Alarmed by the inequities of water pricing

By Country News

By Robert Campbell, McMillan

At last we have engagement from the top of the Goulburn-Murray Water tree — the right buttons must have been pushed to elicit a response.

It is apparent that there is little understanding of why bills aren’t being paid. “Fairer means sharing” sounds like a socialist term for everyone must pay whether they receive a service or not, rather than fairer being a user pays system.

The system is currently a capitalist free market whether we like it or not — so changes to billing must be reflective of actual use. However under current arrangements non-water consuming customers (including those who cannot afford water and thus cannot grow produce and generate an income stream), are still expected to subsidise active customers who have the wherewithal to sustain operations.

What is G-MW’s justification for charging a land tax on customers based on historical use? Delivery share is used to quantify this tax and has no current association with landowners’ or lease holders’ ability or need to use water.

No other utility bases any charges on historical use and surely the Essential Services Commission will, in time, question the validity of this rating system.

Seasonal volatility is amplified by government maladministration, with unbundling of water from land leading to uncontrolled and secretive water trading — also carryover becoming individual rather than communal, along with the blatant transmission losses unfactored into the now water commodity.

Furthermore the inequity of each megalitre of water not attracting associated transmission losses as it is traded downstream, reduces customers’ available allocation.

G-MW management has been complicit allowing these changes to occur in clear disregard for its customer base, which it requires to remain viable for its own sustainability.

It is also evident that some historic bills will never be reclaimed. Many landowners/lessees have their backs against the wall and little or no cash reserves or equity left. Debt collection will be futile in these scenarios.

G-MW has lost control of the water allocated to the Goulburn Murray Irrigation District which has destabilised income. The flow-on effects of less water is obvious, with low productivity leading to lower cash turnover throughout the region.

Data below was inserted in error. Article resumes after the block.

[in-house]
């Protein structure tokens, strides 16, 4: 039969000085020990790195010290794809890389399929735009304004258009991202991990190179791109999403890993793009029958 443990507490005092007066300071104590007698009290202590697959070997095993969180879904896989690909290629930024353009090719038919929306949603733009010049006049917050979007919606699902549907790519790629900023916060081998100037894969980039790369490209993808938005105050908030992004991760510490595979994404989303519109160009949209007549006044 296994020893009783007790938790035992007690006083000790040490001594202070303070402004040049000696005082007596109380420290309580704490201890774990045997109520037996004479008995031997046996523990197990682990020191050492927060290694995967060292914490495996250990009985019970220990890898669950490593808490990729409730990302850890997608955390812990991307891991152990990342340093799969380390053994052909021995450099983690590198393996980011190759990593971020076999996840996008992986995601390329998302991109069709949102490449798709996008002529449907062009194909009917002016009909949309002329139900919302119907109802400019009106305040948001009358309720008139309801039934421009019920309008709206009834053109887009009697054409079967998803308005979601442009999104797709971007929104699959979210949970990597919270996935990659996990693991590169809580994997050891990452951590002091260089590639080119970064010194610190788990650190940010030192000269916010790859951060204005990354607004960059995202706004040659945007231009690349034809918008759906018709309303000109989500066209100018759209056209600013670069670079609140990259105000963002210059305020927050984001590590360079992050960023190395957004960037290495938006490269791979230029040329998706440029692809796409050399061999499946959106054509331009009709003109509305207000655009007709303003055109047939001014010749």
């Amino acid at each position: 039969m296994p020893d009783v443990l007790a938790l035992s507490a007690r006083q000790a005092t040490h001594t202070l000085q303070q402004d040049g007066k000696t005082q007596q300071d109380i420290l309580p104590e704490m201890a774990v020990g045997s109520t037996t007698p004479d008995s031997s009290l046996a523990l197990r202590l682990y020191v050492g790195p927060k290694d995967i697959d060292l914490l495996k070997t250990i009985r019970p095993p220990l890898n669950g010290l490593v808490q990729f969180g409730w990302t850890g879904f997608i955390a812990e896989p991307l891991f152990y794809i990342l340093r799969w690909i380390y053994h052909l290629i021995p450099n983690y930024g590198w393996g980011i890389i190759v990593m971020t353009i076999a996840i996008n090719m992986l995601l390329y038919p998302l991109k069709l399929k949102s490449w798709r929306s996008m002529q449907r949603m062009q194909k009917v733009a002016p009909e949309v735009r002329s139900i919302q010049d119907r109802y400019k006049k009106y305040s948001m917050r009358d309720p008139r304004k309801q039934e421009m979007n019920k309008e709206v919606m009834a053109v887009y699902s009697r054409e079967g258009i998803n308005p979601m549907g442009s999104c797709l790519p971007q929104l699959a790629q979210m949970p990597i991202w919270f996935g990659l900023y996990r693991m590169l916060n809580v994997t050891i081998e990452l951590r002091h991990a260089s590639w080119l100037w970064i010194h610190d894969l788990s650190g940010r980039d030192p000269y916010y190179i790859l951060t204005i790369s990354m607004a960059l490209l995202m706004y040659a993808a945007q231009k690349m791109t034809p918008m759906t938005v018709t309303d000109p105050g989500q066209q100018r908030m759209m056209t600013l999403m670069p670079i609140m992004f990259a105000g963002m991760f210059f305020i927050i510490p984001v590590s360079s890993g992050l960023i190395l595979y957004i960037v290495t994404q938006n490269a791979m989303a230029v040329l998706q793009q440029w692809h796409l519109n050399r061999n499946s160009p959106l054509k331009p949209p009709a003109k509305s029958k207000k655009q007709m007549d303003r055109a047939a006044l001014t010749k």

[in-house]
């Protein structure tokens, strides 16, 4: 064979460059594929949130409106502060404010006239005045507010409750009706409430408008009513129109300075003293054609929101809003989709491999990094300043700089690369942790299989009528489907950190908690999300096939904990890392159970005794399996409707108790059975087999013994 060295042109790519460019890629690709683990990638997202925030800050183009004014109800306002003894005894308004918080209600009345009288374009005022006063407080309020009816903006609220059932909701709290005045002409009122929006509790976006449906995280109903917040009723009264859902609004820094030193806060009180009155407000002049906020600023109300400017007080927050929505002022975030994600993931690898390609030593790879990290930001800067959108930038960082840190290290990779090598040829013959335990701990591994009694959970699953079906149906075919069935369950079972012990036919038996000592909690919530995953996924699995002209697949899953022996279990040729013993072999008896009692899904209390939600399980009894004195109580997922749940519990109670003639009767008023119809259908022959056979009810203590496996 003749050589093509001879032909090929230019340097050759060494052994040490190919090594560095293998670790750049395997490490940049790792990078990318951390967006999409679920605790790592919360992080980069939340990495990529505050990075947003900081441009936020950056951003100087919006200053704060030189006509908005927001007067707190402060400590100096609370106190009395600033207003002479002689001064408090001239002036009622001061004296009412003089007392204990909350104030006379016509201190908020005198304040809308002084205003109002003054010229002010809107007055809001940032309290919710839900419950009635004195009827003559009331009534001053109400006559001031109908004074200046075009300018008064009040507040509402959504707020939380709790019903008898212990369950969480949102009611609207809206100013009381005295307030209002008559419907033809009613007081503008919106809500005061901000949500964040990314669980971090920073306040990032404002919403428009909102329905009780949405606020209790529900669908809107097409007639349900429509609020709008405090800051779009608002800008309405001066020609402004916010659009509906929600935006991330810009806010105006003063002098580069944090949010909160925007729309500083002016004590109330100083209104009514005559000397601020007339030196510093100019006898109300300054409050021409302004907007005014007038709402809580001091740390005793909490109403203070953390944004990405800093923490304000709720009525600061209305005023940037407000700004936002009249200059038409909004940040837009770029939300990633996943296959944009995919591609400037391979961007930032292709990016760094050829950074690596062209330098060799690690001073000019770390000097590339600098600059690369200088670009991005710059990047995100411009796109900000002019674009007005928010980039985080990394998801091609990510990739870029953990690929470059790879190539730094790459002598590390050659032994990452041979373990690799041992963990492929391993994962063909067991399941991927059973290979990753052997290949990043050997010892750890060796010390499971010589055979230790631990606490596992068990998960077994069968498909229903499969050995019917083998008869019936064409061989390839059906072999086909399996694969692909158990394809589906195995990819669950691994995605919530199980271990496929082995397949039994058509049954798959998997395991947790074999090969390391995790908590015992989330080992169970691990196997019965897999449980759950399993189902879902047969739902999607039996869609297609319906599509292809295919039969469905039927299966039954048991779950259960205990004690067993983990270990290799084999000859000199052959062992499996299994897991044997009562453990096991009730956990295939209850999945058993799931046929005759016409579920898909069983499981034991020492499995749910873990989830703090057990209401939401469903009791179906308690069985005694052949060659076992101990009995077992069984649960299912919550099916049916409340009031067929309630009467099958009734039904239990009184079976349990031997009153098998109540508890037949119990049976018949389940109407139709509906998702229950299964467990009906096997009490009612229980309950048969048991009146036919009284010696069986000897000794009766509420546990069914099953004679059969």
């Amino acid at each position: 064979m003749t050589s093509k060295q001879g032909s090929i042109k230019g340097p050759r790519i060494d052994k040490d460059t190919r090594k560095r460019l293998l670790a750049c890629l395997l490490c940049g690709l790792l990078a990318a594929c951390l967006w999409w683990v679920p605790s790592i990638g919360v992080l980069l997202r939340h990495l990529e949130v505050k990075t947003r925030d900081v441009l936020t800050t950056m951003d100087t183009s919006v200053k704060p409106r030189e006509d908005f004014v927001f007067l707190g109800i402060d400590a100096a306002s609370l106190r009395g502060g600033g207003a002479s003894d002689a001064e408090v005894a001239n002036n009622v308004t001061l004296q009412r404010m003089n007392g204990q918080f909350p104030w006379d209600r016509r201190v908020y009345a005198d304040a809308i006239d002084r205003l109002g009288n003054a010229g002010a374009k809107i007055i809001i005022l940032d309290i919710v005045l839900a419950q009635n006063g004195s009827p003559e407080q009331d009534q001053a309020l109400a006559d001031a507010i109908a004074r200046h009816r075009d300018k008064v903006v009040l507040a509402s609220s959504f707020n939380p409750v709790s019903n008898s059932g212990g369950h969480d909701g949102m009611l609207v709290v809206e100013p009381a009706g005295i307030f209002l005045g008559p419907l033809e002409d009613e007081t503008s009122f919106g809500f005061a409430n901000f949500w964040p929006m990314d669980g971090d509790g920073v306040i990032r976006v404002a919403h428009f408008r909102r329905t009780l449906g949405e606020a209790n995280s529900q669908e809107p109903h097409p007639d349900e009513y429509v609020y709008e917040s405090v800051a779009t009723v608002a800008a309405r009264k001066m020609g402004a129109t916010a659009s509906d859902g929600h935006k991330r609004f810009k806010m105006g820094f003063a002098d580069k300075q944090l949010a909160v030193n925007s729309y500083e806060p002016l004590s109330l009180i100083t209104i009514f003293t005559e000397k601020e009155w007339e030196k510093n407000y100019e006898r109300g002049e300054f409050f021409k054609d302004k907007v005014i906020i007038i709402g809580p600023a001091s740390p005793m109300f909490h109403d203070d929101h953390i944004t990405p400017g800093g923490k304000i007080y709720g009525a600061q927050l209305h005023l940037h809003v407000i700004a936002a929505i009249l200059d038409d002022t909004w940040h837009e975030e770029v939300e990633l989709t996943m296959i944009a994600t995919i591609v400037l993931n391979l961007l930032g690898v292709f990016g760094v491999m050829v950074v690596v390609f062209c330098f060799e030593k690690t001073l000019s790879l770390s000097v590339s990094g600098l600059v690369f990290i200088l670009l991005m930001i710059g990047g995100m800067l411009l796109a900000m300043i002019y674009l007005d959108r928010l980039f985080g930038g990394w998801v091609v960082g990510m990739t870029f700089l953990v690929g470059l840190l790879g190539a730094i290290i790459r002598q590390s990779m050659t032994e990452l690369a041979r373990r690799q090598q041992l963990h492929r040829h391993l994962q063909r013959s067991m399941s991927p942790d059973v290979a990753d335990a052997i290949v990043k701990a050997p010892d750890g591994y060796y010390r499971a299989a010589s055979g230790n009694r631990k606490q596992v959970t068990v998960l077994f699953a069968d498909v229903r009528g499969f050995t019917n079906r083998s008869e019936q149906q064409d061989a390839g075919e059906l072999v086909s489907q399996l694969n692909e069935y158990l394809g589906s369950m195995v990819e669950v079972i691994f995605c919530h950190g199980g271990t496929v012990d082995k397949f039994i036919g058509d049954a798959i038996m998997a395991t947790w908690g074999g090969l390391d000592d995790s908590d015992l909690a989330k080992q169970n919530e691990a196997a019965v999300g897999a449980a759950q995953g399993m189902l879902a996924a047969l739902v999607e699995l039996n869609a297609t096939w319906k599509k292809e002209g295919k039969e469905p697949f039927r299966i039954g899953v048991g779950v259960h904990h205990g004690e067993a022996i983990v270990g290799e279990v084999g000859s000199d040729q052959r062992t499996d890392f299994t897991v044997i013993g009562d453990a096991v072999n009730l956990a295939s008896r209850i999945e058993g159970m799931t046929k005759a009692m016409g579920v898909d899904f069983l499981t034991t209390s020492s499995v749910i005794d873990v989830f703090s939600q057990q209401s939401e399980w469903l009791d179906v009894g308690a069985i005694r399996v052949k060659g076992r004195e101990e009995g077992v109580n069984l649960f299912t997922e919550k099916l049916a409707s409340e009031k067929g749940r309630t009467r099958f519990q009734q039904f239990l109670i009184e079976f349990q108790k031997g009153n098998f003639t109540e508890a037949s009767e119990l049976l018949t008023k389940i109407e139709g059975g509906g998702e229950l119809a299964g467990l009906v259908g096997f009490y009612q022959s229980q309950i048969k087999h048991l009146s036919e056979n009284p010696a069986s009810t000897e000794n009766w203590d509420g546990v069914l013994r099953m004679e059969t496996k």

Perhaps G-MW should be putting more energy into regaining control and utilising assets more efficiently.

The customers of G-MW aren’t at fault for the automation upgrades removing low-cost, low-maintenance Dethridge wheels, with high-cost, high-maintenance outlets, replaced on the premise of accuracy, which is highly debatable with a properly set wheel. Many of the modern outlets are either underutilised or unused.

The NVIRP/Connections project has been poorly administered and is creating new maintenance challenges and imposing higher costs upon customers forced off gravity supply.

Due to factors out of G-MW control, the goal posts have moved — therefore the strategy must completely change to reflect this.

Water runs through a highly regulated system designed to work within seasonal constraints and demands. It is inflexible. The water that was allocated to each locality therefore must be linked to maintenance and operating costs from whence it came. The infrastructure was built specifically for that allocation and the efficiency is waning due to the lack of water throughput.

Through natural attrition many older farmers retire and so does the land, due to irrigation's prohibitive costs.

The fundamentals must change. The system which was once sustainable now is only a skeleton of its past.

G-MW must work together with customers to achieve a sustainable outcome. Status quo will not suffice and is destined to fail.